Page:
Corn and soybean yields have risen, as has year-to-year variability in those yields. Some of the increase is due to better practices and technology, but earlier planting explained nearly a quarter of the increase in yields from 1979 to 2005, according to data from Chris Kucharik, a climate researcher in UW-Madison’s agronomy department who regularly gives talks on climate change to farmers and others.
Climate change could also affect weed and pest infestations and dairy productivity, according to the Wisconsin Initiative on Climate Change Impacts, a public-private network intended to “generate and share information that can limit vulnerability to climate change.”
DATCP: ‘You lost the farming community’
Mitchell’s study calls the climate change debate “one of the most fundamental political debates of our era.”
But there is barely a peep about it on the website of the Wisconsin Farm Bureau Federation, which says it represents 44,000 families from farms of all sizes. Its parent, the American Farm Bureau Federation, is skeptical about climate change.
A web search turned up a handful of results, one of them including the state Farm Bureau’s terse official position on climate change: “We oppose climate change legislation at the state level that would increase costs to production agriculture. This issue needs to be addressed at the national and international levels.”
The group did not respond to calls Thursday afternoon or Friday morning.
Ben Brancel, secretary of the Department of Agriculture, Trade and Consumer Protection, said he could understand why farmers were skeptical and said academics must “convince them that climate change is real in their world.”
“Farmers that have spent 40 days in wind chills below zero have a hard time translating climate change to their personal life,” he said.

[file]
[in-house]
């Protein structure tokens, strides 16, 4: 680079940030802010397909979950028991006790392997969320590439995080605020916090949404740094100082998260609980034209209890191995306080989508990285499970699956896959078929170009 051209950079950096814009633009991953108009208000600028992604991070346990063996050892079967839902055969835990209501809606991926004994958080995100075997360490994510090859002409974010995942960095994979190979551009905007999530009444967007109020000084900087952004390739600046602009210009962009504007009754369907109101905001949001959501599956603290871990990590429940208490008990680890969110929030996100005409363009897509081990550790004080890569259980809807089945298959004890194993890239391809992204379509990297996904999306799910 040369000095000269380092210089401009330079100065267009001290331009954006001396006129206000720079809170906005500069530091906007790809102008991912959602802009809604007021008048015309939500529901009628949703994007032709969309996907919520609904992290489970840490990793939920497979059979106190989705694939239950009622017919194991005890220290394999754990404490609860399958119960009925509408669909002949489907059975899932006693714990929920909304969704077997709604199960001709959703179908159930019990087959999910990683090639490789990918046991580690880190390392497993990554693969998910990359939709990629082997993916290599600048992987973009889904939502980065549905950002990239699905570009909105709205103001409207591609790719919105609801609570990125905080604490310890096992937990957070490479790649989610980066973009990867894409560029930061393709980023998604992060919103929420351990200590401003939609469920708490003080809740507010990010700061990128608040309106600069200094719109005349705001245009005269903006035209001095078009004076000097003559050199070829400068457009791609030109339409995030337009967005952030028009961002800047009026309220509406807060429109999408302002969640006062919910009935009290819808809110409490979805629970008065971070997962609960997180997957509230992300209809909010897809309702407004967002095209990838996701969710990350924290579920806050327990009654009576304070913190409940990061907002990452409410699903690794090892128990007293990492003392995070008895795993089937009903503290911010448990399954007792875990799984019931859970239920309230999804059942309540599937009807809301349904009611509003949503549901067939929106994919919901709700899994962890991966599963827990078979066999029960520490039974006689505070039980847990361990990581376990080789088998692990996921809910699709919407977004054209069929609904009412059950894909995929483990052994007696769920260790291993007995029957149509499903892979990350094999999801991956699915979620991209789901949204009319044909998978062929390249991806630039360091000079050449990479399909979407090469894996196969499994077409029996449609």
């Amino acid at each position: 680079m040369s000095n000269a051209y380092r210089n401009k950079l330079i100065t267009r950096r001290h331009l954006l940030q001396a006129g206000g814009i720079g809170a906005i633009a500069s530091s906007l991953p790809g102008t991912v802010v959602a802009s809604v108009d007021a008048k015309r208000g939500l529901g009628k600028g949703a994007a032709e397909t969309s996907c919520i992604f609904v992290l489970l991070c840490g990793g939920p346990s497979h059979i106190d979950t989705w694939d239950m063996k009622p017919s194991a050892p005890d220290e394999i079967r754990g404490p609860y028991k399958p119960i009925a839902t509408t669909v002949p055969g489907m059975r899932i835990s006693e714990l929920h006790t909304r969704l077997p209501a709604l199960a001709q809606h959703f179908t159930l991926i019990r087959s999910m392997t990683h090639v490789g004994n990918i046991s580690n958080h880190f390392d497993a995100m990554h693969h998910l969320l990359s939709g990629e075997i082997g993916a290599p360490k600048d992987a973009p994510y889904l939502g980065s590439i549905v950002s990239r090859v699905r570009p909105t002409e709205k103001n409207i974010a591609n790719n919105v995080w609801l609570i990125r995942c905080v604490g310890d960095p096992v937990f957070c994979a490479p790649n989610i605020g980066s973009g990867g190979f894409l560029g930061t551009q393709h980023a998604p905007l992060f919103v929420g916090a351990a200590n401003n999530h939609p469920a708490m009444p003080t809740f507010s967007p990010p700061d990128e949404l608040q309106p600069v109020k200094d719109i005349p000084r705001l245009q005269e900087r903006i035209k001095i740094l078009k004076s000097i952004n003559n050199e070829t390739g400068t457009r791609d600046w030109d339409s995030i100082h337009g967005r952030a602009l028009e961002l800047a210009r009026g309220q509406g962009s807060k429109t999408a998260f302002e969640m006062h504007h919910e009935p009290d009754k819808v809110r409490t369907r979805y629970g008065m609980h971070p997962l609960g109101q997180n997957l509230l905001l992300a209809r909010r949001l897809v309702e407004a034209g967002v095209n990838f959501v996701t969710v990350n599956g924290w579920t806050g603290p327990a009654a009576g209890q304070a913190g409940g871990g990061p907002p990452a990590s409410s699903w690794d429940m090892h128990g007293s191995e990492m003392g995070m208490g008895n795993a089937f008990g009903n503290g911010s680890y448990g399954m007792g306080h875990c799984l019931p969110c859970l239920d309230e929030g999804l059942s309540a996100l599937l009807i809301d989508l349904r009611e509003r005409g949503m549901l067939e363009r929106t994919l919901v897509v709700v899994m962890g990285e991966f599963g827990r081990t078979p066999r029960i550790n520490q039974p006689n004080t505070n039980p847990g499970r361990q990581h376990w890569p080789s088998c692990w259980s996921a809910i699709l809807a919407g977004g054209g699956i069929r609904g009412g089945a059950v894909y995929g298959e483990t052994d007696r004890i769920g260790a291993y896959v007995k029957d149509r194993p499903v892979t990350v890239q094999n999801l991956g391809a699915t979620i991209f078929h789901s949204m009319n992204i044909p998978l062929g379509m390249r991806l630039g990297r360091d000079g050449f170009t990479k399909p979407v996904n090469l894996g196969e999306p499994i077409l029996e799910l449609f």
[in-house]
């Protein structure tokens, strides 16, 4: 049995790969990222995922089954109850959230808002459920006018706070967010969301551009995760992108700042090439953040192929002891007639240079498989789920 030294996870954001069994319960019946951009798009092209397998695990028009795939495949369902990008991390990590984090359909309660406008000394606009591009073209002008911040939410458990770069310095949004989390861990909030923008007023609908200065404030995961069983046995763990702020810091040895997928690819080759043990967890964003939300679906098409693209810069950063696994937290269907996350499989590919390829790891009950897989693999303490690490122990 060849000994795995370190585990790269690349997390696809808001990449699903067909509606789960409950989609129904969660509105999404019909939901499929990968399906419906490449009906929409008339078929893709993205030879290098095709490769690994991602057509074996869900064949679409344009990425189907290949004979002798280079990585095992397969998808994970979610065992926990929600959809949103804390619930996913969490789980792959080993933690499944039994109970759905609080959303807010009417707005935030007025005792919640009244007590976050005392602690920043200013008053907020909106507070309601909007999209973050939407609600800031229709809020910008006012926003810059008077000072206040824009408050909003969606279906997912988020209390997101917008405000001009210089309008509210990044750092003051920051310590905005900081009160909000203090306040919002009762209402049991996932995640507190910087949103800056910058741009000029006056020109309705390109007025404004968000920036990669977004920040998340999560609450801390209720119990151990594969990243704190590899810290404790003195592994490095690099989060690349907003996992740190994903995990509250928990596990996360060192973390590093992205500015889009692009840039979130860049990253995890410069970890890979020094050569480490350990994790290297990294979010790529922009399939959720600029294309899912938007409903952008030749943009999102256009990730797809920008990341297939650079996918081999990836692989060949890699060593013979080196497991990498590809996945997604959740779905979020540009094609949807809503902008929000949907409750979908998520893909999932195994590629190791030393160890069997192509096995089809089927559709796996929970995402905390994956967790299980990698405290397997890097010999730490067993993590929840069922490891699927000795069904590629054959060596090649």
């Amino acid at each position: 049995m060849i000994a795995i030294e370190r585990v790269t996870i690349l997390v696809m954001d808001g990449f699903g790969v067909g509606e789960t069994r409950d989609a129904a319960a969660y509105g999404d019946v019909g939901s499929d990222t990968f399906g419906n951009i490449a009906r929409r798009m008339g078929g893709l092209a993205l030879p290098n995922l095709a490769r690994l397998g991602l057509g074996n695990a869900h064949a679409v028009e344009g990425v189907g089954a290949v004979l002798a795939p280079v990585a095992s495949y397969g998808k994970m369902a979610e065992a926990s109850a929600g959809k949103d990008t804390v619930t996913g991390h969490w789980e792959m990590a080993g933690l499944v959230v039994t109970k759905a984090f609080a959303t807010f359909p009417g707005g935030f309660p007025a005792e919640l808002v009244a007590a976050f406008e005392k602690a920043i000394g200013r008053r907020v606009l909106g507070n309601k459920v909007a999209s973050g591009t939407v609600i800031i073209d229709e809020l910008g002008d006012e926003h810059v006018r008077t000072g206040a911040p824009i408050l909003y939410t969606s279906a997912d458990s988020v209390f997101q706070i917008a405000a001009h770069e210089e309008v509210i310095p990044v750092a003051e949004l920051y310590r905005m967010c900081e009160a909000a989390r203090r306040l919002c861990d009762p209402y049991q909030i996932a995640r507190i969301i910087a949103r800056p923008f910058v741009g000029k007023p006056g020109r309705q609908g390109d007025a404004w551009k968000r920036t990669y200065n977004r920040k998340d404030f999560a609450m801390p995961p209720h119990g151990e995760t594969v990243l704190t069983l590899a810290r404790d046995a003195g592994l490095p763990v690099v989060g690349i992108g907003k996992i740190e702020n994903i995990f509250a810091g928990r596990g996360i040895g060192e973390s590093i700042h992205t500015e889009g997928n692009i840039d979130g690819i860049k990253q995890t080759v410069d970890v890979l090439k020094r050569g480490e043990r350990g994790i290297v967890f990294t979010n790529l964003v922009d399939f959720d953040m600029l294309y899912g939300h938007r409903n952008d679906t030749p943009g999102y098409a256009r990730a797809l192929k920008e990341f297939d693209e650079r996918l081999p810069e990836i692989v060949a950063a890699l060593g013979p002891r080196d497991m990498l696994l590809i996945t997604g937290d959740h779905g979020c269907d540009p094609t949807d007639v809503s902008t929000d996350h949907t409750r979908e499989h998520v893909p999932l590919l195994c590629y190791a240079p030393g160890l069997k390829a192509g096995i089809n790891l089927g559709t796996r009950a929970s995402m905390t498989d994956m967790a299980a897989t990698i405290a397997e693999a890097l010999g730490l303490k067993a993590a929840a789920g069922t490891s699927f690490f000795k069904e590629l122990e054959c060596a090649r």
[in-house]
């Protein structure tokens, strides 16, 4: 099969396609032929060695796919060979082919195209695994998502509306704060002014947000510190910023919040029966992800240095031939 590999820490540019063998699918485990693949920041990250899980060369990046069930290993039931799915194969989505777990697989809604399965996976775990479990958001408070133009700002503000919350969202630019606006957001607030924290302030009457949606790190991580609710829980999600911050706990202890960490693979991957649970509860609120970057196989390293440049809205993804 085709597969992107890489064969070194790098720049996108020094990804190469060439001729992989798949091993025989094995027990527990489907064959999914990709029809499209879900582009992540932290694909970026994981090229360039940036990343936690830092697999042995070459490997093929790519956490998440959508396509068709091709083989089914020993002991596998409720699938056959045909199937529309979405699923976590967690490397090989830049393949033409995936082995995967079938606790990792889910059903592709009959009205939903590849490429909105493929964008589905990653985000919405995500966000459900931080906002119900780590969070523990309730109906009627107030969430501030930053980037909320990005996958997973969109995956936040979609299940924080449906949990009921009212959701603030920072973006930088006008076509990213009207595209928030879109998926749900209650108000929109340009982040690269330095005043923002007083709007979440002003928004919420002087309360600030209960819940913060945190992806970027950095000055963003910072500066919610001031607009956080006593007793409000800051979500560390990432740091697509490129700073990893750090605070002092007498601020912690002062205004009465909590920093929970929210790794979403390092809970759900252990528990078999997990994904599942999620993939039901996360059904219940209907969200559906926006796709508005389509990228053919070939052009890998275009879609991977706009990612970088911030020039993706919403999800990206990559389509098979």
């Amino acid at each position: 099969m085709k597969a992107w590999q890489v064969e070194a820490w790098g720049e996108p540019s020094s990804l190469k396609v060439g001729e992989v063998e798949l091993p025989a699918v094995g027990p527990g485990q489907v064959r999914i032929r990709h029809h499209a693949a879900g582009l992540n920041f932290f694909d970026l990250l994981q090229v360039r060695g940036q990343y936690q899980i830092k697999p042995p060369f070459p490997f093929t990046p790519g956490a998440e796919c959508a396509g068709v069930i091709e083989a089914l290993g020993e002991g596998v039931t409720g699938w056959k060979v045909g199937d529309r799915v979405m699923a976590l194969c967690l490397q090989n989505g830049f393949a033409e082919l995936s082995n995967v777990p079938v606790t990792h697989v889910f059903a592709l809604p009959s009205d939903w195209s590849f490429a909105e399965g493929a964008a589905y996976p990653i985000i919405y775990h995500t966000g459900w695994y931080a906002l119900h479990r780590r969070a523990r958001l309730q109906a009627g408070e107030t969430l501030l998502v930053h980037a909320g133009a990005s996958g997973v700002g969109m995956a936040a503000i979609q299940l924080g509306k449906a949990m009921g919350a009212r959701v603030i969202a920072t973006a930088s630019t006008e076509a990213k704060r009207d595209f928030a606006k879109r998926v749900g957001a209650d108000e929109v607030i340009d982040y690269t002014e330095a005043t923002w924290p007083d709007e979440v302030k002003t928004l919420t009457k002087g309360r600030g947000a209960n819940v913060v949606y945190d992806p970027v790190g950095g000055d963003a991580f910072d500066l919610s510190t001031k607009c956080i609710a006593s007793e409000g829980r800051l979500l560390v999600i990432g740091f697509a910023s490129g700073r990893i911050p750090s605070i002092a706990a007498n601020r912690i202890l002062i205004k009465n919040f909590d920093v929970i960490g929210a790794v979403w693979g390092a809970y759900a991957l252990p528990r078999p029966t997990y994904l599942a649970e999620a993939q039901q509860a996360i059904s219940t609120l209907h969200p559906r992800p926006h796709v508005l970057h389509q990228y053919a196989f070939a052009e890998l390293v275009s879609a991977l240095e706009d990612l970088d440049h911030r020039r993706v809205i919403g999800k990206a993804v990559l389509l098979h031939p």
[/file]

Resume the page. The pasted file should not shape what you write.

Brancel agreed with Mitchell that it was time for a different tack.
“You lost the farming community,” he told the audience.
Brancel suggested that researchers talk to farmers about how to use less nitrogen and phosphorus, rather than climate change.
More heavy rains are expected to increase runoff of these nutrients, which cause murky surface waters, dead zones and fish kills.
Farmers will reduce usage if they can, because they will save money, Brancel said.
“If you do it correctly, you know what happens? The climate changes. And it changes without focusing on the climate change, but focusing on all the attributes that have impacted and affected climate change.”
Whatever they believe, Kucharik said, farmers are already adapting.
“Most of them will say no, I’m not really doing anything different. But the facts show that they’re planting earlier and earlier for their summer crops,” Kucharik said.
Kucharik said he tries to stress facts that farmers can relate to, like extreme weather events.
Mitchell’s strategy: Talk about the weather, a safer topic. Focus on adaptation — not mitigation, since that would require them to acknowledge humans have caused climate change. Listen to farmers, who have plenty of their own ideas about what sustainability means.
And focus on opportunity, he said. Like new potential markets.
“We used to have a large lettuce industry, but the Californians drove us out of business,” he said. “Maybe a drought or two (there) will drive us into business in lettuce.”